We've Got Hollywood Covered

Update: Variety Threatens FilmNewsBrief.com Over Copyright

Hollywood trade flexes legal muscle against ex-Weinstein newsletter and film industry aggregator; web host pulls site offline temporarily

UPDATE: The site is back up. Its creator, Jessica Kantor, told TheWrap that the web hosting company told her that Variety retracted its letter demanding the site be shut down. Variety is allowing the site to use the article headline and the first sentence with a link back, Kantor said.


Variety has served FilmNewsBriefs.com with a cease and desist letter claiming copyright infringement -- and the company that hosts the small film industry aggregation has shut it down.

Lawyers for Variety publisher Reed Business Information sent a cease-and-desist letter to creator Jessica Kantor and her Web hosting company on Monday.

“It has been brought to our attention that your website has copied Variety on almost a daily basis and displayed without permission hundreds of copyrighted articles which appear or have appeared on Variety.com,” the letter reads. “The unauthorized use of the Variety copyrighted material constitutes willful copyright infringement.”

The lawyer representing Variety did not immediately return a phone call seeking comment.

The letter said that Kantor could be subject to “statutory damages of up to $150,000 for each infringement” -- and demanded the copyrighted material be removed from the site. “If you do not, we have been instructed to take all appropriate action against you and all those associated with you forthwith to protect RBI’s intellectual property rights, and you will be acting at your own peril.”

But Kantor told TheWrap that before she could remove the alleged infringing content, her hosting company pulled the plug on the site.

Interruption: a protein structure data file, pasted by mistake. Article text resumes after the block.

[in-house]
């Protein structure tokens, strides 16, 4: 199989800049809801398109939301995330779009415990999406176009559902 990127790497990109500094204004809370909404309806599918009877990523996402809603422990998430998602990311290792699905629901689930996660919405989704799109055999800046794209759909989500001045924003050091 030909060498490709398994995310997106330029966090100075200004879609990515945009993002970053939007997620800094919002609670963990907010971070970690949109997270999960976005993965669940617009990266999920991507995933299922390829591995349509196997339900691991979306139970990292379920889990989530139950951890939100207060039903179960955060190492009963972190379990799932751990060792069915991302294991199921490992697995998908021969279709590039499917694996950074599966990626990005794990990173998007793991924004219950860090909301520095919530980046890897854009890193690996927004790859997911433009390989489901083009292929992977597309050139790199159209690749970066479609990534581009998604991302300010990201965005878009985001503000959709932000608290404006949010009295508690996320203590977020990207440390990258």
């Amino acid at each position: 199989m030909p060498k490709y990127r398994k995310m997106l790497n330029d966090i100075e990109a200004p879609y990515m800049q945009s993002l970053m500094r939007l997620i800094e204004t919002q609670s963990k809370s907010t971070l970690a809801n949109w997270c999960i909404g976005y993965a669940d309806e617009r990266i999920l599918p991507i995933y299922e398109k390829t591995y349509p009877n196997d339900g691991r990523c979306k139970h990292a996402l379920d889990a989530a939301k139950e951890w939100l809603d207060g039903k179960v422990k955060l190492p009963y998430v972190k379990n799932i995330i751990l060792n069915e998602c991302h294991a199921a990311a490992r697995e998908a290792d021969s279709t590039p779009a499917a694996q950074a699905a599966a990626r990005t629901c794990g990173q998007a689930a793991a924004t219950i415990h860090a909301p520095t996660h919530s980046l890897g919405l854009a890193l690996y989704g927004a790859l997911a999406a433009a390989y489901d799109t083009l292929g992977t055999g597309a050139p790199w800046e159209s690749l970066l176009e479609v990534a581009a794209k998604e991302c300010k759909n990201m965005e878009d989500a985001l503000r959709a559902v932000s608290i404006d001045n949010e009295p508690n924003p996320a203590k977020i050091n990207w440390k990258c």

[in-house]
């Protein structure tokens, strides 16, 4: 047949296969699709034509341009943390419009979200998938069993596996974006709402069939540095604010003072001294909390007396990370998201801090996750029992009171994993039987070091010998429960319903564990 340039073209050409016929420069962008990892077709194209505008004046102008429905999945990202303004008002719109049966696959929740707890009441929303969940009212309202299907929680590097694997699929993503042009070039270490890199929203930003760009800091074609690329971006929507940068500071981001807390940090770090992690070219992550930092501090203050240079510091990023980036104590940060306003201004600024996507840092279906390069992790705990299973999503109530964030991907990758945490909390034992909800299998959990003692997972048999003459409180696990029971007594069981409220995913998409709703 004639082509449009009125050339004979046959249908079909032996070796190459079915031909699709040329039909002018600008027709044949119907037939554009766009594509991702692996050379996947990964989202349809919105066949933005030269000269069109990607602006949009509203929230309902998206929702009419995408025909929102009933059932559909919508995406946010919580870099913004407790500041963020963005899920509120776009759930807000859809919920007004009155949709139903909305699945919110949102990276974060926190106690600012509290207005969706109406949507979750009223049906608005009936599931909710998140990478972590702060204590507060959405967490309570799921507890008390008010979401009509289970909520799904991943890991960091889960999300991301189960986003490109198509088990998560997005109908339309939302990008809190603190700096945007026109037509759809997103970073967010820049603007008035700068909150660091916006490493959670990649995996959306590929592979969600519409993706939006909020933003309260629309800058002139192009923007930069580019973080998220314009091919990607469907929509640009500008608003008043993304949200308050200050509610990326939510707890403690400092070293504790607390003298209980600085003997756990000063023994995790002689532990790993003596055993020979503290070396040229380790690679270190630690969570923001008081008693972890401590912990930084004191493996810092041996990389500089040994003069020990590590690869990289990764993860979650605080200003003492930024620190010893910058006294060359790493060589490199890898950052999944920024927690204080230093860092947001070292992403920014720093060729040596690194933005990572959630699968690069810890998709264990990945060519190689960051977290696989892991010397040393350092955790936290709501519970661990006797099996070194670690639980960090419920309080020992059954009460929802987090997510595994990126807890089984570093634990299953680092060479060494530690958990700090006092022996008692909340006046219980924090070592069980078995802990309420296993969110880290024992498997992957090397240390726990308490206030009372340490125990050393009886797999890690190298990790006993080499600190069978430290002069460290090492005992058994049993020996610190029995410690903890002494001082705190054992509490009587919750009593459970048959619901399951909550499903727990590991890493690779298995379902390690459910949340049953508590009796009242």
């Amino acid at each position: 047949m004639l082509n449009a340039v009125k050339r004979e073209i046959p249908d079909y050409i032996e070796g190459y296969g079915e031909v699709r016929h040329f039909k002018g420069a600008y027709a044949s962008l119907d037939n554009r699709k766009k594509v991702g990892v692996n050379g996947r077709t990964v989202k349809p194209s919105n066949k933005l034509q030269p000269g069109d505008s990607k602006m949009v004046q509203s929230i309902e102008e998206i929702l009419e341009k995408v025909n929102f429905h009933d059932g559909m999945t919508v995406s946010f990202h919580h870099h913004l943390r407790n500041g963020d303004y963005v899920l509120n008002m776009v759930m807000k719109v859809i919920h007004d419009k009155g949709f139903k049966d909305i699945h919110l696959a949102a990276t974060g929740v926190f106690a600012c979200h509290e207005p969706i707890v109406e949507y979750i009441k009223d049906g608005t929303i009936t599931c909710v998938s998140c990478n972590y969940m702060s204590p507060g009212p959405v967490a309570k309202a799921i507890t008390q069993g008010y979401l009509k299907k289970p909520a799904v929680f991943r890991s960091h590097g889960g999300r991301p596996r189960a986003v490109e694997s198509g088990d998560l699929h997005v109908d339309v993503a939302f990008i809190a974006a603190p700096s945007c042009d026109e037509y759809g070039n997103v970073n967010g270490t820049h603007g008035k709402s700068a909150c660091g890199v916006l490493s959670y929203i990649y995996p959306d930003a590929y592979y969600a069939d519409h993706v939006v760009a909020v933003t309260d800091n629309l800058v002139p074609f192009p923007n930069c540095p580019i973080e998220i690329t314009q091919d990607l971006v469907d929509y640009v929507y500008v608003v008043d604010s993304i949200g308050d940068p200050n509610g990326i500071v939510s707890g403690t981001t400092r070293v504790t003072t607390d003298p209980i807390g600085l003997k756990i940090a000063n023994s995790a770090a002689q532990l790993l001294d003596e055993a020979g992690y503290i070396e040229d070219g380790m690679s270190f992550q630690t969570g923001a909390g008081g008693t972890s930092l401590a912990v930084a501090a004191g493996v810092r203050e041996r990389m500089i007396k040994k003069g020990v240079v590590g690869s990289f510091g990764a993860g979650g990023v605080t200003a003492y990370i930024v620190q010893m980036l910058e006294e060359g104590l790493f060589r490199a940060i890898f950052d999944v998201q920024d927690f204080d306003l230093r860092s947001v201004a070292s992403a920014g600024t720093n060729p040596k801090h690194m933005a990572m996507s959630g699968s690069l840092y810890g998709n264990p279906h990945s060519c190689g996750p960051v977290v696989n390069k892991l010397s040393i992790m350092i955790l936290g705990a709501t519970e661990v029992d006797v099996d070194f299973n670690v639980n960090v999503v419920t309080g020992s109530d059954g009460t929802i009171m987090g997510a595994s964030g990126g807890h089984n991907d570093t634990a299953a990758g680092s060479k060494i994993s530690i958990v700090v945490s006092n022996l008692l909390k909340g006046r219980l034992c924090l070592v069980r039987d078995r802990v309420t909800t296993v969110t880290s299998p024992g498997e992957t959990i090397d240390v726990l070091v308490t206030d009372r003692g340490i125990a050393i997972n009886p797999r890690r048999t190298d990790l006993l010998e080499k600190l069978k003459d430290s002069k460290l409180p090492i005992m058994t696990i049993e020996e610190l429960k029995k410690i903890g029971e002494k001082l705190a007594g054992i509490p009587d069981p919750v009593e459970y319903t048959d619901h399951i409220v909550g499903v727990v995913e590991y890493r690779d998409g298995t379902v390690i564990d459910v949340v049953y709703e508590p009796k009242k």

The site and newsletter take up to four lines from Variety articles and provide direct links to Variety articles -- pretty standard practice among aggregators. Kantor said contacted Variety in 2009 and offered to run its ads in her newsletter and her site in exchange excepting Variety’s content -- not a standard practice -- but that Variety said it would not be necessary.

"We pride ourselves on driving traffic back to any of our content sources," she said, "and only tease the content and link back to their site."

Variety -- which put up a paywall in 2009, and subsequently watched its web traffic plummet -- appears to be flexing its legal muscle unnecessarily.

The newsletter was launched in 2007 as an “internal daily news briefs” memo for executives at The Weinstein Company by Kantor, when she was an assistant there. (Kantor took the concept with her when she left.)

Kantor, who is based in New York, said the free e-newsletter has a distribution list of about 5,000, though the website gets minimal traffic. Both the site and newsletter, which she runs with one editor, have yet to generate revenue, she said. (Kantor produced a newsletter on Tuesday, but it did not include Variety content.)

“We do have very influential people on our list,” Kantor said, “but I’m shocked Variety would care about something like us.”